This relates to my second point. Mixing up of the old and the disabled along with the able-bodied means that the whole project sows seeds of confusion in the public mind. I meet so many enemies of any change who are convinced that old and disabled people are being targeted because of this lumping together of all in the popular consciousness.
There must be a clearer way for the public to understand those you are targeting and those you are not.
Emphasise the damage of social security to people's ability to make the most of their lives. And separate out those you are actually trying to get into work.
We have to restore social security to its intended purposes of helping those unable to help themselves. But at the same time we also need to recognise that there are some deep anomalies in what work is actually out there and available for those moved on from benefit.
When you hear the alarming fact that under 20% of money lent by banks is going to businesses then you can see the problem. Eighty per cent goes on the private purchase of property. This can't be healthy. It does not build a work creating economy that will provide work for former benefit recipients.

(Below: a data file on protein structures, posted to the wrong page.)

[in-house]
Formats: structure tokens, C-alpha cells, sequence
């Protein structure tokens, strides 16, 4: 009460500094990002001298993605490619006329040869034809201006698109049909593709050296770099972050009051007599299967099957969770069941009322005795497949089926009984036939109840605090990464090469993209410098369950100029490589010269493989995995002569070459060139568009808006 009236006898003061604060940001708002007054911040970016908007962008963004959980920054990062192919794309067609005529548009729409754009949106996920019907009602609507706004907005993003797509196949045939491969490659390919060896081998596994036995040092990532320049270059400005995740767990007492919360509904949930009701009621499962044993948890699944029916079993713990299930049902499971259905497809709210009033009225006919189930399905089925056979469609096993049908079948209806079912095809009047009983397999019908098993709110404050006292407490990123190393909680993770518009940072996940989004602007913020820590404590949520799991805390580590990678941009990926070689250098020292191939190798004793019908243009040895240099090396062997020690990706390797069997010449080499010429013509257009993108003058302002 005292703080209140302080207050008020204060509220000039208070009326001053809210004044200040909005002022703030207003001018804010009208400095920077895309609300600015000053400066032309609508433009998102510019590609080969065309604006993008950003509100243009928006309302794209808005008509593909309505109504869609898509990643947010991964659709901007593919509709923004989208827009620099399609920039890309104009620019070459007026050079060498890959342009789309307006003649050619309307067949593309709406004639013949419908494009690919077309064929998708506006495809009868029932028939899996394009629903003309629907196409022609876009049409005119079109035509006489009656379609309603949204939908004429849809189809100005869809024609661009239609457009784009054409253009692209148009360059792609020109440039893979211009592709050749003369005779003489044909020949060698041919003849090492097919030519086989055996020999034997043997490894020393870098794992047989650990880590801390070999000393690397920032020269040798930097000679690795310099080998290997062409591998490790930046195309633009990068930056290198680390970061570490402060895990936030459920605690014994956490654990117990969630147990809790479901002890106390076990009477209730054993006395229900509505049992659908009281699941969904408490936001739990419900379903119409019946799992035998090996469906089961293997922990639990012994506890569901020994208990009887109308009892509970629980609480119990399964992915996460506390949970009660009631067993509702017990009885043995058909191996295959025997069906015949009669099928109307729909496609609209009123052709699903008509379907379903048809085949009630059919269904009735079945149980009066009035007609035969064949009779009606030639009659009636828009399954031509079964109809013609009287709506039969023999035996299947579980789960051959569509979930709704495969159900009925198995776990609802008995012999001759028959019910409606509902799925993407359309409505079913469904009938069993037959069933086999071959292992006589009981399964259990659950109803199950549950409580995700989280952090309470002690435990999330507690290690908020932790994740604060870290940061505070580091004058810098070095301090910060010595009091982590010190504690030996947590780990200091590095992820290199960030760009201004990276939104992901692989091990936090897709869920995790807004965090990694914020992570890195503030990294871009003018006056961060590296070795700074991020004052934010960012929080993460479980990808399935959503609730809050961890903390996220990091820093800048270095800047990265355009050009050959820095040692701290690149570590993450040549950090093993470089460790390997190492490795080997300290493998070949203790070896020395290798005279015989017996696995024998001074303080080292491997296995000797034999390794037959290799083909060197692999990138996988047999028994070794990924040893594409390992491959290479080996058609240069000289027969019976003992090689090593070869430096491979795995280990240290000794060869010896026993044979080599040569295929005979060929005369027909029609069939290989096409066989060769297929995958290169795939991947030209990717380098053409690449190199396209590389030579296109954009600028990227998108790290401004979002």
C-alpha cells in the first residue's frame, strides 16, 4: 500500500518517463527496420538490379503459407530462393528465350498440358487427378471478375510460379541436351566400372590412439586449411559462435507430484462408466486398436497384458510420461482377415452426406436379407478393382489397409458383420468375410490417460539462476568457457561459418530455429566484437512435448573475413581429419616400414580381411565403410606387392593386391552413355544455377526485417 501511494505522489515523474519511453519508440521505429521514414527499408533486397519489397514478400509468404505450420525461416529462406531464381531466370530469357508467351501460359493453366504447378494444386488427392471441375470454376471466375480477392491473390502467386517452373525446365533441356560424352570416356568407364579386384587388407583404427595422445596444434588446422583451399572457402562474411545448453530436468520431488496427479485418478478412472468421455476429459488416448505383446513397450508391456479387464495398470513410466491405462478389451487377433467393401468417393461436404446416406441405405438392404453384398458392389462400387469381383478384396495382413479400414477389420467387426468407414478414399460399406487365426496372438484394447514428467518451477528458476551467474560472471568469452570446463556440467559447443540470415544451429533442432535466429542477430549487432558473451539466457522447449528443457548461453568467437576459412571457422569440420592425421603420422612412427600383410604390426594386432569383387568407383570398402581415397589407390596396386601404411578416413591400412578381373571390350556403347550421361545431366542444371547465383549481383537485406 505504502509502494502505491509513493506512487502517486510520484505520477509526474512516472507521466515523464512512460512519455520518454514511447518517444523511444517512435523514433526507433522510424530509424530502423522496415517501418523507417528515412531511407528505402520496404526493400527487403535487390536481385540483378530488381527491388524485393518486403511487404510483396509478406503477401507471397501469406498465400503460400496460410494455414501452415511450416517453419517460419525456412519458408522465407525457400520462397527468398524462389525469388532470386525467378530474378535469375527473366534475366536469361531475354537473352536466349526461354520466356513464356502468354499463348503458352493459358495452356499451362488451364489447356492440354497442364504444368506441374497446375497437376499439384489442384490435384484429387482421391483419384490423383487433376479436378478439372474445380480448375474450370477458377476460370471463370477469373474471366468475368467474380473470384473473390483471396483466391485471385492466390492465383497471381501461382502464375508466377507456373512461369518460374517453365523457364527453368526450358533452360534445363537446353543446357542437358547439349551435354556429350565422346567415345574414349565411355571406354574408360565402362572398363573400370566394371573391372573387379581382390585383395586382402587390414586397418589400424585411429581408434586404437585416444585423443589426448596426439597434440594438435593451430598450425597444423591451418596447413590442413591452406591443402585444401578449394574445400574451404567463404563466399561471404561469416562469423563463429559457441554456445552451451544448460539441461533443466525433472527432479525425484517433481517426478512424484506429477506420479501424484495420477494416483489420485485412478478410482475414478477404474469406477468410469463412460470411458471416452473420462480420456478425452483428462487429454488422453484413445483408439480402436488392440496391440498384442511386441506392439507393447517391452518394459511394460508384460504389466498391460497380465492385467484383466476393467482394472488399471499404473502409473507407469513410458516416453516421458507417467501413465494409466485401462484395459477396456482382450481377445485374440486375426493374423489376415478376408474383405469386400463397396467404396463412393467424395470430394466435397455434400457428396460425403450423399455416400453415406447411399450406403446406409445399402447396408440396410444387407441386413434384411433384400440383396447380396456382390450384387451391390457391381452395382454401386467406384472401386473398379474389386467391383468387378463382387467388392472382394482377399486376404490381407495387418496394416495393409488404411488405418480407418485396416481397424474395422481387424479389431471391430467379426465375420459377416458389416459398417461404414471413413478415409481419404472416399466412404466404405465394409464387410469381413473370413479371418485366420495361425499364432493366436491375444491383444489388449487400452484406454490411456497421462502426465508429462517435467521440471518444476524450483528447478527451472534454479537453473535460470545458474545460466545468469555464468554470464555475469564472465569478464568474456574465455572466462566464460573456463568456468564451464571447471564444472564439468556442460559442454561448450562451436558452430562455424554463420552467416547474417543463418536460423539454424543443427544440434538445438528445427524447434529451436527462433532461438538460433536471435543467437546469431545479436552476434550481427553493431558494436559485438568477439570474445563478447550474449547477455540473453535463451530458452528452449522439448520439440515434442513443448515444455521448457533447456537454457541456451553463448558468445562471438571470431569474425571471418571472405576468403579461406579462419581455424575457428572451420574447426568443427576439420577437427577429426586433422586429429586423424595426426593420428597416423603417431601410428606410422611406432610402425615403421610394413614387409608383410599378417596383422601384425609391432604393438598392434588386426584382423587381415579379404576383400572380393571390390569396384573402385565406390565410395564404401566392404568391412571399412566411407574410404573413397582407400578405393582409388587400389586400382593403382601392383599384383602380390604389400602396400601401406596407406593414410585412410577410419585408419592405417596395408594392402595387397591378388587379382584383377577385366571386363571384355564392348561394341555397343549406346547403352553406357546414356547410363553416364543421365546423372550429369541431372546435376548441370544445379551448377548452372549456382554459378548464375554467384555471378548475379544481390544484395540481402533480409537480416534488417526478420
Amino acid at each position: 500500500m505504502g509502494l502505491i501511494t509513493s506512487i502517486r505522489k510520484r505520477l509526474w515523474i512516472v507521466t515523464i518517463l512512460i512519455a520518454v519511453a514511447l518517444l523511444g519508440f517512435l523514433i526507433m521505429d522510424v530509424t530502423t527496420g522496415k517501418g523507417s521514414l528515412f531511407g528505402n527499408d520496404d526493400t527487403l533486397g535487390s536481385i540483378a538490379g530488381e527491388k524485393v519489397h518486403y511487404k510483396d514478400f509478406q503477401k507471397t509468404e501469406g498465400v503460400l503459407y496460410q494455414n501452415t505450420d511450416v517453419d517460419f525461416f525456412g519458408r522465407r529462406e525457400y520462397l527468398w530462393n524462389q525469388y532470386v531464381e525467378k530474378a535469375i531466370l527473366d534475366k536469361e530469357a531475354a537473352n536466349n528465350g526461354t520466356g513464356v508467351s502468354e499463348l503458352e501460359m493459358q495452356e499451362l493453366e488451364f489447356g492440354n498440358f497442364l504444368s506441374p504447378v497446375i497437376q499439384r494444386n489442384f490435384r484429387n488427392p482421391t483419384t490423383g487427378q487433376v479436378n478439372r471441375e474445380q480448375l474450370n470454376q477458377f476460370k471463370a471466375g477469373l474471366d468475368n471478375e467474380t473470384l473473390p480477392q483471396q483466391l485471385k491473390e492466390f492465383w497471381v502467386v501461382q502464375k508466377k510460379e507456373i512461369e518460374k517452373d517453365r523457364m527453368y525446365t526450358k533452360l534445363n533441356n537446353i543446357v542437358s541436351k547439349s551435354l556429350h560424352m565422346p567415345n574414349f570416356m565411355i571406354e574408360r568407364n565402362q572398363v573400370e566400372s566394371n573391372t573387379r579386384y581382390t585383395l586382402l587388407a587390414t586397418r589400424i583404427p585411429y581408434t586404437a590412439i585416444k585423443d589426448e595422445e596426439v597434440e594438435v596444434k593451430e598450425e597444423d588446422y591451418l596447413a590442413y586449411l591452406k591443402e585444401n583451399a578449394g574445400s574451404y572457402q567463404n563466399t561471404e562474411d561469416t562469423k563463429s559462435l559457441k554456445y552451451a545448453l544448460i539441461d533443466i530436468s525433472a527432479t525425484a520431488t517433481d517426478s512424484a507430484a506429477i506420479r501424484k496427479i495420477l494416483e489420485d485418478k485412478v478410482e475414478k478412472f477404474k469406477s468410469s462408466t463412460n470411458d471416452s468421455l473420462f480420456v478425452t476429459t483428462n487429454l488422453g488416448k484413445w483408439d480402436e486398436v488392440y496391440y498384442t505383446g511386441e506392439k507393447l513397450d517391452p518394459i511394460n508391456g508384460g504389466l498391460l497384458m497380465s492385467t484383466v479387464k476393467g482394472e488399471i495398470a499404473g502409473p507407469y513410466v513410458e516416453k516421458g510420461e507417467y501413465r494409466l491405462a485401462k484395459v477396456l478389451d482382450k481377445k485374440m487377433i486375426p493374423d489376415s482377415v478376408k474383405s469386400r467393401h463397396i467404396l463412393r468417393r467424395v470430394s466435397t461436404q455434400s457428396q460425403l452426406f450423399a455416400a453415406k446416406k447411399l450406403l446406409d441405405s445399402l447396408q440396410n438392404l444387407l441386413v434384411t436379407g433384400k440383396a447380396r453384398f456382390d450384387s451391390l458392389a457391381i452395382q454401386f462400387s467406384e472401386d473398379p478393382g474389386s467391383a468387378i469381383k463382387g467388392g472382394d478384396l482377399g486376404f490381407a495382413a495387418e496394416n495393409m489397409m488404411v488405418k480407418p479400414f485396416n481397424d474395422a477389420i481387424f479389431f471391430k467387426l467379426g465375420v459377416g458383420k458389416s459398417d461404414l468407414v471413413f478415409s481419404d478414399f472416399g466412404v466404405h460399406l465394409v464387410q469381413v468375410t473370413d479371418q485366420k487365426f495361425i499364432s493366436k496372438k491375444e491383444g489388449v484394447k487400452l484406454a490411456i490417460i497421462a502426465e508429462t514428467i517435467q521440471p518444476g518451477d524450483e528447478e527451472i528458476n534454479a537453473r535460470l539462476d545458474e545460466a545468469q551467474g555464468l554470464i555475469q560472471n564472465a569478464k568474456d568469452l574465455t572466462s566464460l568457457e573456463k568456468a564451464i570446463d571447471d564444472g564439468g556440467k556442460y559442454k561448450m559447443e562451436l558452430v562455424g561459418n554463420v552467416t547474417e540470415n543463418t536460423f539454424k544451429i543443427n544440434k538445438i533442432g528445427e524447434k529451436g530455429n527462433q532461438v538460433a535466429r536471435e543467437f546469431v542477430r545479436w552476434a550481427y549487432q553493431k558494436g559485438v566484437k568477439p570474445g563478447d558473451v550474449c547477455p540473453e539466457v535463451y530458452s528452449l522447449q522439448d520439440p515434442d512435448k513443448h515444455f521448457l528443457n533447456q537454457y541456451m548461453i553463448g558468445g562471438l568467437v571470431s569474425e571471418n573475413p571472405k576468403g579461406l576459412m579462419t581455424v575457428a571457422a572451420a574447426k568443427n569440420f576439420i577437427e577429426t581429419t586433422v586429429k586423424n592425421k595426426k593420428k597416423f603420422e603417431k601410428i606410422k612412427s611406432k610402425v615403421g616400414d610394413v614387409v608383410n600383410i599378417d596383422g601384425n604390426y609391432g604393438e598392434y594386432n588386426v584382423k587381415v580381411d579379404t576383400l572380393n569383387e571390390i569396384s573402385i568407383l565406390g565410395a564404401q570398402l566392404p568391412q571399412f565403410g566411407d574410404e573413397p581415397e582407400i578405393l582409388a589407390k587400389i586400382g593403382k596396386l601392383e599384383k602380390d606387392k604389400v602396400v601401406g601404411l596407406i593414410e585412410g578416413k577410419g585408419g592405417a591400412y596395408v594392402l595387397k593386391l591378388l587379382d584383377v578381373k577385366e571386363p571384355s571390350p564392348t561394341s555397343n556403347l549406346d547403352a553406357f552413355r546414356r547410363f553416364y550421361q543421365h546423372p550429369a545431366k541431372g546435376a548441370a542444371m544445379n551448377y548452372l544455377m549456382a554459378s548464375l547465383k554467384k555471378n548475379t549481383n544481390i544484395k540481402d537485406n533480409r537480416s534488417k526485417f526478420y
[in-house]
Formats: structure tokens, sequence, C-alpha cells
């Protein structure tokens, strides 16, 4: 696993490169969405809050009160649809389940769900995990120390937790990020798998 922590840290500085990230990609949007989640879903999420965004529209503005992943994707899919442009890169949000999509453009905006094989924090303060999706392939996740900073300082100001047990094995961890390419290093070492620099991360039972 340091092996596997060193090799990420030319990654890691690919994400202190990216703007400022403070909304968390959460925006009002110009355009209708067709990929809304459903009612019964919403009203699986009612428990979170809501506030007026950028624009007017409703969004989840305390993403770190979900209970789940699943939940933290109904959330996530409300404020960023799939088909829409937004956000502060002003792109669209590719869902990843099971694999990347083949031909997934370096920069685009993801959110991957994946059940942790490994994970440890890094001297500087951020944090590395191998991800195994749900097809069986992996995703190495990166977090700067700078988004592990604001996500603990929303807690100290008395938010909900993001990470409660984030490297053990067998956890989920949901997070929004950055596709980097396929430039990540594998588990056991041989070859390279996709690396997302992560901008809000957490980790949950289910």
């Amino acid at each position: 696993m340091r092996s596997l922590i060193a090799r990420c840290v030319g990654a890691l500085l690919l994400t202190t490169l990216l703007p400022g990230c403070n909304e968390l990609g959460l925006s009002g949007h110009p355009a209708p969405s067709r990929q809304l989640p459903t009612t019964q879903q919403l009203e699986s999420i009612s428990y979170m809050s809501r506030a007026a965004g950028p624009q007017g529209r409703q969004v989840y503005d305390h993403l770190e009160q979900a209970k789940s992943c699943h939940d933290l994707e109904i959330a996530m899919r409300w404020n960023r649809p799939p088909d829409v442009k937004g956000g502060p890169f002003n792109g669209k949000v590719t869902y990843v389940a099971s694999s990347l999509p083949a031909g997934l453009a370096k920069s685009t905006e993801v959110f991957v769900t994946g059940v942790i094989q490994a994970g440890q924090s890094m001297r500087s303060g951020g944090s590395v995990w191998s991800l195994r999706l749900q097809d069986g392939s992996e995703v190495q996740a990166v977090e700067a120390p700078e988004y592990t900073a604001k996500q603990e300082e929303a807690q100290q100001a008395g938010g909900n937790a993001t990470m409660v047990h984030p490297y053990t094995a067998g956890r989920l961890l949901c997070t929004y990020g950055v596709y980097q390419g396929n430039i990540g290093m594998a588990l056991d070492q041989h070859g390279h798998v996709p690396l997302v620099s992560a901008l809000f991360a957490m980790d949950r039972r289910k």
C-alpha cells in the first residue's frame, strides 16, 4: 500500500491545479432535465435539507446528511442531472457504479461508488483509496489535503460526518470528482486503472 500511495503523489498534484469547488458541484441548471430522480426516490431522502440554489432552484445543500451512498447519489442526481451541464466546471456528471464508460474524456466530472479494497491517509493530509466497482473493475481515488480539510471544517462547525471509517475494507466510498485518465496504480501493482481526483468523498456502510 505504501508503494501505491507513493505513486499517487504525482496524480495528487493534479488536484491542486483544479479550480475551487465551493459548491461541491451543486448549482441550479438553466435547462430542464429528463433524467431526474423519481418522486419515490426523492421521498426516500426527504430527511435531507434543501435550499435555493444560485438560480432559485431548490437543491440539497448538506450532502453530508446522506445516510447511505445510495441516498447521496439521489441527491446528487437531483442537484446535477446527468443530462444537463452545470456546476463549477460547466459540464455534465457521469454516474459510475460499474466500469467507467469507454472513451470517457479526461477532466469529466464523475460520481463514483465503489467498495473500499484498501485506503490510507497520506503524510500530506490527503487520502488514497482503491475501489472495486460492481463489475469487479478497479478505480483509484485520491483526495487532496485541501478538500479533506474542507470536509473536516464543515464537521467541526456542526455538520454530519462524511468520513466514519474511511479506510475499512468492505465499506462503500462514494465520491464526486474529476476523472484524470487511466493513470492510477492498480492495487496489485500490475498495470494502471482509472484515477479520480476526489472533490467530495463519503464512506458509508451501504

Without serious investment in new businesses that create new jobs then the recovery becomes paper-thin. And the jobs for ex-benefits recipients become scarce, or at best skill dead-ends.
Our country needs a new industrial revolution. A revolution that creates new work for those previously deprived of the enhancing effects of work. Not through the polluting mess of the past - a mess that we are still suffering from and living amongst. The scar tissue is evident in many northern towns of dirty technology's legacy. Rather through cleaner technologies and skill enhancing jobs.
In 2010 David Cameron promised green jobs, clean jobs, jobs that our laid off and warehoused poor benefit recipients could take up and thrive on. As of yet that promise has not been actualised. Britain, though, could lead the way in the building of wealth-creating industries that don't damage the planet.
If our prosperity is based on property price hikes then the corollary will be more charity shops, more pound shops and less true prosperity.
Welfare spending will only come down when the British economy embraces new jobs that are skill-increasing, transferable, and capable of creating renewal in the lives of people who have been dumped by successive government in a workless world.
The continuing misuse of benefit is a human rights abuse where recipients are walled off from democracy and opportunity.
But ministers, please reflect on where this culture arose; in the corridors of power itself. And the cure is to be found in work that finally gives this blighted sector of society the chance to catch up on lost time spent in the miasma of benefit.
Let the poorest, as in earlier times, be the harbingers of new forms of labour; but this time without the toxic exploitation.
Clean technology and green jobs as a spur for social justice can afford us the great joy of seeing some of our most disadvantaged people at last getting the chance to fulfil their full potential.
Pound jobs don't quite fit the bill.